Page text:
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Sunday, 22 November 2015





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Government Gazette

The Dutch Reformed Church at Regent Street:

100 years of celestial excellence

"Land ahoy! Five degrees on the Port bow," were the words uttered by the Captain of the Dutch ship 'Le Brebis', reporting to Admiral Joris Van Spilbergen, commander of three ships that defiantly sailed towards our island and anchored at the port of Batticaloa on May 31, 1602. The Portuguese had by now consolidated their presence with many fortified cities namely Trincomalee, Negombo, Colombo and Galle.

On March 13, 1640, troops led by William Jacobsz Coster mounted a successful attack on the Portuguese garrison at Galle. This triumphant battle was very significant as the Dutch made Galle their capital for the next 16 years. Motivated by victory, the Dutch soldiers once again led a daring assault on the fortified city of Colombo in 1655. The Portuguese put up a stiff resistance. Colombo was under siege for almost seven months. In 1656 the weary Portuguese made a final retreat. Thus the Dutch gained supreme control of all the maritime districts.

The island by this time had three major religious faiths namely Buddhism, Hinduism - introduced by the Dravidian invasion of the 13th century and Roman Catholicism. It was a daunting challenge for the Dutch to impact the locals with their Reformed faith. As the years went by, the number of adherents to the reformed faith grew, and churches were built all over the island, including Jaffnapatnam (Jaffna). Some would argue that this was due to political expedience rather than a personal Christian conviction. The pioneer priests from Holland were supplemented in ministry by Ceylonese Proponents, men who had undergone theological training. It is interesting to note that it was during this period that Fr. Joseph Vaz, from the Oratory of St. Philip Neri at Goa, came to Ceylon, under disguise and won the goodwill of the Kandyan King and continued to uphold the Catholic faith. Therefore it was in 1642 that the Dutch Reformed Church was officially established at Point de Galle (Galle) under the administration of Rev. Antonious Hornhovious. Majestic edifices were built in Colombo, Galle and Jaffna. The Dutch focused in propagating their faith primarily in the schools.

Dale of Wolves

In 1749 the Dutch constructed a colossal church at Wolvendaal (presently the area known as Vivekananda Hill). It is believed that the name derives from the old Portuguese 'Agoa de Loupe', meaning Dale of Wolves, as there were such animals wandering about in the marsh lands adjacent to the church, at night. Some argue that these were not wolves but jackals from the areas adjacent to Kotahena.

During the period of 1850 the Pettah District, had become home to the Dutch elite (a contrast to the crowded and noisy bazaar it is today).Also during this period a Belfry was erected at Kaymans gate, where it still stands today as a true enduring testament. As people began to settle down here there was a sudden influx of citizens and they had to be directed to Maradana and Dematagoda. Strangely this incident would pave the way for the birth of two new churches. Rev. Lloyd Joseph, a graduate of Princeton University, arrived in our island in 1908 and contributed immensely to the progress of the church, at Maligakande. He even started a Scout troop.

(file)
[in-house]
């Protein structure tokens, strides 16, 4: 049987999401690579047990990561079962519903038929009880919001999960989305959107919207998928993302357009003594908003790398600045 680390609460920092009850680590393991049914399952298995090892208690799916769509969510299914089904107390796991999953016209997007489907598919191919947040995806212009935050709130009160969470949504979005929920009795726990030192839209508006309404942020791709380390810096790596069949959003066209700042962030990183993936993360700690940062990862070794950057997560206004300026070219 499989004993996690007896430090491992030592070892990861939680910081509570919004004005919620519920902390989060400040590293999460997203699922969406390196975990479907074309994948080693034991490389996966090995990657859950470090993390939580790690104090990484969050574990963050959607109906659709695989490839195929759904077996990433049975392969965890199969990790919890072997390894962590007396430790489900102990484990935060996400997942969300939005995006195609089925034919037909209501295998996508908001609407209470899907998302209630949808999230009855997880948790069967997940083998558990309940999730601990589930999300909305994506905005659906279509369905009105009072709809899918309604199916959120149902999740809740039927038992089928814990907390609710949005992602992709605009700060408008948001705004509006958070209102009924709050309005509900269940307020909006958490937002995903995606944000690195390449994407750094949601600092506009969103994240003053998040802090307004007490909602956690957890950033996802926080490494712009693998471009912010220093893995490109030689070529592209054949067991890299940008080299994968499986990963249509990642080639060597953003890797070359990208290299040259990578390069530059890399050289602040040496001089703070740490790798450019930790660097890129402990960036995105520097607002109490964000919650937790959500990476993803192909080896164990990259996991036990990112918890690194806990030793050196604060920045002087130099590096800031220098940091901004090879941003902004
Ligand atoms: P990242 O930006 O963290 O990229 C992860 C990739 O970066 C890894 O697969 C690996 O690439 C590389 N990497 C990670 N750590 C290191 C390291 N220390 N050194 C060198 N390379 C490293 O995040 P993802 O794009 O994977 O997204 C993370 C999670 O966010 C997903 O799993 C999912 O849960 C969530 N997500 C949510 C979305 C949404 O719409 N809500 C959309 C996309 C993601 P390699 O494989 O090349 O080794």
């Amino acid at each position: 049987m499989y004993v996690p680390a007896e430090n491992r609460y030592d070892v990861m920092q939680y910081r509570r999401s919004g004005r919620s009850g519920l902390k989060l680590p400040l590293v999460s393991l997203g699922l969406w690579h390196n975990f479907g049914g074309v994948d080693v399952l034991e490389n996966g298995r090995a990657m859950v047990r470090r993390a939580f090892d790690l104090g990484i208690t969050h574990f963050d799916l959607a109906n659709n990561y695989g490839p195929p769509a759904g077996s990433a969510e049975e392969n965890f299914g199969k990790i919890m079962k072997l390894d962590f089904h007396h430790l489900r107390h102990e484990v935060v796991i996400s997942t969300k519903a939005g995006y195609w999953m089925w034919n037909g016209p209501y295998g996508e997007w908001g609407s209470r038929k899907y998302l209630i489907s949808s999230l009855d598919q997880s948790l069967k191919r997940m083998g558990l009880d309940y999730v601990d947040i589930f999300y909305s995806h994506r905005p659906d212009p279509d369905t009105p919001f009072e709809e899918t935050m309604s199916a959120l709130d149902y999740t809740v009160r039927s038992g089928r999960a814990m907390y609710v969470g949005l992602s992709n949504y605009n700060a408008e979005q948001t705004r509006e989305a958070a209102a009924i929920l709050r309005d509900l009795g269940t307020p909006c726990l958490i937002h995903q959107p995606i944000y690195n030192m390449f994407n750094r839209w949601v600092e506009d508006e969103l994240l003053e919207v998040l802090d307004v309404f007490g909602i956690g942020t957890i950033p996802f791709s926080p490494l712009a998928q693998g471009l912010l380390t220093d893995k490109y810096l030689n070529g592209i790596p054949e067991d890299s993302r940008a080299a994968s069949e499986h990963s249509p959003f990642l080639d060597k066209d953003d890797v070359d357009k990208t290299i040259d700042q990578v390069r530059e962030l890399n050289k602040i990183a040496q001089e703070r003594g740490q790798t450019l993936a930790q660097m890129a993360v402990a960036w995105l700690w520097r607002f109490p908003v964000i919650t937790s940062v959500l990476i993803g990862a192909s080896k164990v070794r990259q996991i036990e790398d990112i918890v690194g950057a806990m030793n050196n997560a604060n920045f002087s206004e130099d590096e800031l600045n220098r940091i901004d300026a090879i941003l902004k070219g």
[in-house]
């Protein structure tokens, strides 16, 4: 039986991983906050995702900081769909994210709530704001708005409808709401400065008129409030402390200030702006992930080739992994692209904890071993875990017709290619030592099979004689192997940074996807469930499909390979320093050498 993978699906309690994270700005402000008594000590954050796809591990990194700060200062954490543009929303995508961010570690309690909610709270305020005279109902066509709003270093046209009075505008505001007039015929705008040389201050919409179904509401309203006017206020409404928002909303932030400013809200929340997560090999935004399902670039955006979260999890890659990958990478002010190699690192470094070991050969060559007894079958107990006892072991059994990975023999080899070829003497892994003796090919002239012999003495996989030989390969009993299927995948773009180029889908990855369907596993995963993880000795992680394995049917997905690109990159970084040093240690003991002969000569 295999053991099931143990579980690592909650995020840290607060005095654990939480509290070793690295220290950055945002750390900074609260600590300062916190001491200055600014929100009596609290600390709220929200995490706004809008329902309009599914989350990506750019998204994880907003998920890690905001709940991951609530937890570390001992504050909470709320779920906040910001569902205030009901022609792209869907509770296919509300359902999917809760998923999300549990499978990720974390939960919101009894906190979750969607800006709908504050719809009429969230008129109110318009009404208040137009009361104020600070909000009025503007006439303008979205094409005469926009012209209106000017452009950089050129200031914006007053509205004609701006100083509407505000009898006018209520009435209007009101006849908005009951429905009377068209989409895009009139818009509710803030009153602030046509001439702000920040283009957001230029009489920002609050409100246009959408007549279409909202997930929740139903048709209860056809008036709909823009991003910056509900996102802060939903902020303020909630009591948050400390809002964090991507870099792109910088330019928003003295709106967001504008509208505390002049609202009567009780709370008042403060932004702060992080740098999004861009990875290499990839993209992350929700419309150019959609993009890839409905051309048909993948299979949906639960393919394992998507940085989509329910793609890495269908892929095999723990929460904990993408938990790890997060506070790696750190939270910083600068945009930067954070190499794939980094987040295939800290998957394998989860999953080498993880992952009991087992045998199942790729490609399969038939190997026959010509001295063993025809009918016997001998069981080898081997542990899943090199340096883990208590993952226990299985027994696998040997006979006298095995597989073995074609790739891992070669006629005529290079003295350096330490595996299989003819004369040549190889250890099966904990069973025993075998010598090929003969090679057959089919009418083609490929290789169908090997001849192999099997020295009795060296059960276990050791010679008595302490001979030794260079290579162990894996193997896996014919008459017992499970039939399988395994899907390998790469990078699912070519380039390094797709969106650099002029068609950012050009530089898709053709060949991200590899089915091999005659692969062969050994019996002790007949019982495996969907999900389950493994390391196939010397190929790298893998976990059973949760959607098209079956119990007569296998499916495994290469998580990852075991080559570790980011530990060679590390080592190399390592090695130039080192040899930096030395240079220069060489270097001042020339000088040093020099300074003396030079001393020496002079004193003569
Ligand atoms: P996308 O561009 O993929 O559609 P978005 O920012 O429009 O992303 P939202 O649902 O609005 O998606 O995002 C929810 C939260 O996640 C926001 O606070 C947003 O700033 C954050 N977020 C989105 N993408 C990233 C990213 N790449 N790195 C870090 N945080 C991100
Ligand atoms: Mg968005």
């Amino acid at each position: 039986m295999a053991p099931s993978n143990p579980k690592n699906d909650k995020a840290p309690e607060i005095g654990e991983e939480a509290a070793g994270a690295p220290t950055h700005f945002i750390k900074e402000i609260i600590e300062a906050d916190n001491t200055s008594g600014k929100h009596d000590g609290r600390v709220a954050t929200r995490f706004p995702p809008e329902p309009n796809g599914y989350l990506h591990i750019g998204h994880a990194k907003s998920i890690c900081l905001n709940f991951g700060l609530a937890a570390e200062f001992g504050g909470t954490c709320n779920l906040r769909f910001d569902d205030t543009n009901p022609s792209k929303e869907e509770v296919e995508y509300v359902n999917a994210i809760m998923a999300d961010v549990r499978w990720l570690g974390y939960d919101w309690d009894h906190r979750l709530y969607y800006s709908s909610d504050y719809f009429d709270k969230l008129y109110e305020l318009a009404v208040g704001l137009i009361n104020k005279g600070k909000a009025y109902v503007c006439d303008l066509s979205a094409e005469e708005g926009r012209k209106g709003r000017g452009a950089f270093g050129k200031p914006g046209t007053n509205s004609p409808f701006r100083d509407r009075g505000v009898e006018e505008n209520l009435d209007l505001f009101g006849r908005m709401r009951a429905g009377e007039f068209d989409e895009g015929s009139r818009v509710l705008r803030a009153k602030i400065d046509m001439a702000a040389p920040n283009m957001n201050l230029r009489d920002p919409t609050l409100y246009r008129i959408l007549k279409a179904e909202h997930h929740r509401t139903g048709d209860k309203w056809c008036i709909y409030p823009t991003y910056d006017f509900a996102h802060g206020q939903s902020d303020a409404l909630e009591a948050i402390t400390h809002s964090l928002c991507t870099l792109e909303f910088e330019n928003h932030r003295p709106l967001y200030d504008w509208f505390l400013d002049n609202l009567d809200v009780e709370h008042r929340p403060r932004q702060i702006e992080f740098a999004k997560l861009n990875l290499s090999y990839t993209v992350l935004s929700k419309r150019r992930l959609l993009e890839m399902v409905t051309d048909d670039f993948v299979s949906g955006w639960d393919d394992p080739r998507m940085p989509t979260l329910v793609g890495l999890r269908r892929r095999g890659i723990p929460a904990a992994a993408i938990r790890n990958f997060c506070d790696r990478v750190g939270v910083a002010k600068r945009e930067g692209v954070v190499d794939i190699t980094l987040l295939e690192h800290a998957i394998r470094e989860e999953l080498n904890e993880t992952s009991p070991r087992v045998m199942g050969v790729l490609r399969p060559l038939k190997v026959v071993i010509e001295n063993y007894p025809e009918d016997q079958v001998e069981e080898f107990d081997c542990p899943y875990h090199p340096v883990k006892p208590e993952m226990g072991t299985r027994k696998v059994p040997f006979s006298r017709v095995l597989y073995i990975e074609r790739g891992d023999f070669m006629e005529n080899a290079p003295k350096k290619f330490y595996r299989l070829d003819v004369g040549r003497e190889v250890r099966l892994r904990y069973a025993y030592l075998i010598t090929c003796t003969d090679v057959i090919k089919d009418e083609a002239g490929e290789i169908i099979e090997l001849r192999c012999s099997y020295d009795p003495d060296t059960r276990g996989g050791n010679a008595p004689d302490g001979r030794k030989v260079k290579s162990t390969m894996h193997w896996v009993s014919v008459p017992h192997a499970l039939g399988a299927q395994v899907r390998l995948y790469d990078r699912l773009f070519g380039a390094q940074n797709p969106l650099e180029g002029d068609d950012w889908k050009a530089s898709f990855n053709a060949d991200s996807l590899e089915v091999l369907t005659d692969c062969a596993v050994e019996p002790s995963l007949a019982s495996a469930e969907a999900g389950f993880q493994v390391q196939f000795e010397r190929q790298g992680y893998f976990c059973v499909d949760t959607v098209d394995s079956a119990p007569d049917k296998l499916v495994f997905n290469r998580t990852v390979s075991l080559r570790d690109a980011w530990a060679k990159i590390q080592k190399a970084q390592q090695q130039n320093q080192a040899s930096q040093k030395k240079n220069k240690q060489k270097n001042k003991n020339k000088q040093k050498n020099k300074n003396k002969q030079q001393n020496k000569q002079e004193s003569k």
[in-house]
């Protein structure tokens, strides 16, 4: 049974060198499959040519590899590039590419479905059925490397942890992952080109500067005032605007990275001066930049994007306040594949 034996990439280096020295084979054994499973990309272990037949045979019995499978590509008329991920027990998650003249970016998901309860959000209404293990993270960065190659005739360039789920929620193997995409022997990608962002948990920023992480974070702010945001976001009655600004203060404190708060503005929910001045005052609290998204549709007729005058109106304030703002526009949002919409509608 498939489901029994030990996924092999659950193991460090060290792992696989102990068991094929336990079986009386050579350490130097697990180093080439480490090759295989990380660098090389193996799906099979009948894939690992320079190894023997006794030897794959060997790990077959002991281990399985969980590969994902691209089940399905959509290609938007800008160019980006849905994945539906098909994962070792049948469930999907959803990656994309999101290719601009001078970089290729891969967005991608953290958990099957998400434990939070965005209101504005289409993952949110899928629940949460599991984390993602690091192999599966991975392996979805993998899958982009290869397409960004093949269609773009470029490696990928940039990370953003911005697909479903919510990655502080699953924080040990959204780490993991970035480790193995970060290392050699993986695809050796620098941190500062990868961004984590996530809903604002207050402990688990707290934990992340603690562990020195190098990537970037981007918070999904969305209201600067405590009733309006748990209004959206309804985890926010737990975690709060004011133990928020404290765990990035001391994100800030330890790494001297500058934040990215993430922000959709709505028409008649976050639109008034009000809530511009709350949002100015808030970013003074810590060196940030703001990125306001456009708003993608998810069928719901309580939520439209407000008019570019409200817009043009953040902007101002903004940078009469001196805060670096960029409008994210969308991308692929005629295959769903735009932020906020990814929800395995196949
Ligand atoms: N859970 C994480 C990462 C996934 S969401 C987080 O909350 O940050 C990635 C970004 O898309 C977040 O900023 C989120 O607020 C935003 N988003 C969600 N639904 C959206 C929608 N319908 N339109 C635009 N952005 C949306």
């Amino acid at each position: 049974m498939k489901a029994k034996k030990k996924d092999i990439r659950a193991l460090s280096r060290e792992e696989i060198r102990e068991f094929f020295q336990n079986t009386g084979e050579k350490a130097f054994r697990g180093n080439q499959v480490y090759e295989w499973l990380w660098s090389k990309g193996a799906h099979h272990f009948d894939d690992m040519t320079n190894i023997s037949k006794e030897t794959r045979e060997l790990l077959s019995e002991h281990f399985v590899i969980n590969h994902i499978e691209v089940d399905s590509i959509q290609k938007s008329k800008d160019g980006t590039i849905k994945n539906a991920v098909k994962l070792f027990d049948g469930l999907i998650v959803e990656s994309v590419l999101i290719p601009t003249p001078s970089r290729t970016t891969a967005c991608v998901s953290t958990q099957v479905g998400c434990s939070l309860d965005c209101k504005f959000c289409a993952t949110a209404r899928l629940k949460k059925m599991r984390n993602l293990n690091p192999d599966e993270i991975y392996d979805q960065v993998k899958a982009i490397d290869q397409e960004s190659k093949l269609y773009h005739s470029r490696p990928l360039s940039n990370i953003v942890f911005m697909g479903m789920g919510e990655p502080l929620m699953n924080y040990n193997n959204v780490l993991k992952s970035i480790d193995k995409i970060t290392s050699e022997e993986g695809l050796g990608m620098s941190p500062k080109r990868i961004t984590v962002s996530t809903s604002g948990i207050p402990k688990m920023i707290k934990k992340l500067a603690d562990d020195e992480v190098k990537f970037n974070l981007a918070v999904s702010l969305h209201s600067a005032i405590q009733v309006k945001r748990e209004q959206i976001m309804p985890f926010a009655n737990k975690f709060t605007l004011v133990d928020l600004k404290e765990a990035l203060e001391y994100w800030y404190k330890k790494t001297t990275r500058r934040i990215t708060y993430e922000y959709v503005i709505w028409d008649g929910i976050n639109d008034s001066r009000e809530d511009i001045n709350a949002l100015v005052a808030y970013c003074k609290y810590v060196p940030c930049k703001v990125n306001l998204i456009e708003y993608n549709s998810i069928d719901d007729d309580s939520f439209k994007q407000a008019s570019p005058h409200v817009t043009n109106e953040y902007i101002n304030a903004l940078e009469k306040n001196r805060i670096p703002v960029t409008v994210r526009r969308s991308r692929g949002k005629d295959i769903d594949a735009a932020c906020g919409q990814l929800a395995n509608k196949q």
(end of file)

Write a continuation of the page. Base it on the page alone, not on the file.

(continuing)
Board members of the Dutch East India Company

As the congregation grew, in 1914, the Consistory was obliged to purchase an acre of land at Regent Street, for a princely sum of Rs 35,000. They had intentions of relocating the church at Malgakande to this new land. Work began on constructing the new church according to a plan prepared by W. Claessen on December 1, 1914. It was built to accommodate 350 people. The project cost for building, including furniture and installation of electricity was Rs 33, 974. The following year, the new church at Regent Street was ready for sacred worship on December 22 (1915). The service of dedication was officiated by Rev. L. A. Joseph, along with Rev. David Tweed, Rev. Francke and Rev. Fleming. A Sunday Schools was begun on January 1, 1916.

Hope of a tree

During this time a pipe organ was installed in the church by Messers Caves, and was used to glorify God with amazing melody until 1957. Thereafter the organ was overhauled and installed at the church at Magakande. There were many dedicated clergymen who put in herculean effort to shepherd the flock at Regent Street during the early years including Rev. Johan Van Ens, Rev. A.G.W. Foenander and Rev. R. V. Metzeling. The Local Consistory was formed joining both the churches at Regent Street and Malgakande. As the congregation grew rapidly they realized the need for a day school and plans were made accordingly. In 1918 Presbyterian Girls School was formally declared open with Miss. H. Ferdinands serving as Principal. Since then the school has educated thousands of girls.

In the years that followed the Rev. Dunstan Thuring, Rev. Ananda Perera, Rev. Reginald Ebenezer, Rev. Neville Koch, Rev. Charles N. Jansz and late Rev. Roy Rebeira also left a lasting impression in sustaining the missionary effort of their ardent forefathers. The Dutch churches in Colombo have a Seal, with the inscription 'Spes est, Regerminat' which is a reflection of the words of Job 14.7 from the Holy Bible "For there is hope of a tree, if it be cut down, it will sprout again. It will not cease". These inspiring words of scripture have indeed sustained the Church at Regent Street for 100 years. It is hope, which regenerates and enhances all human existence.


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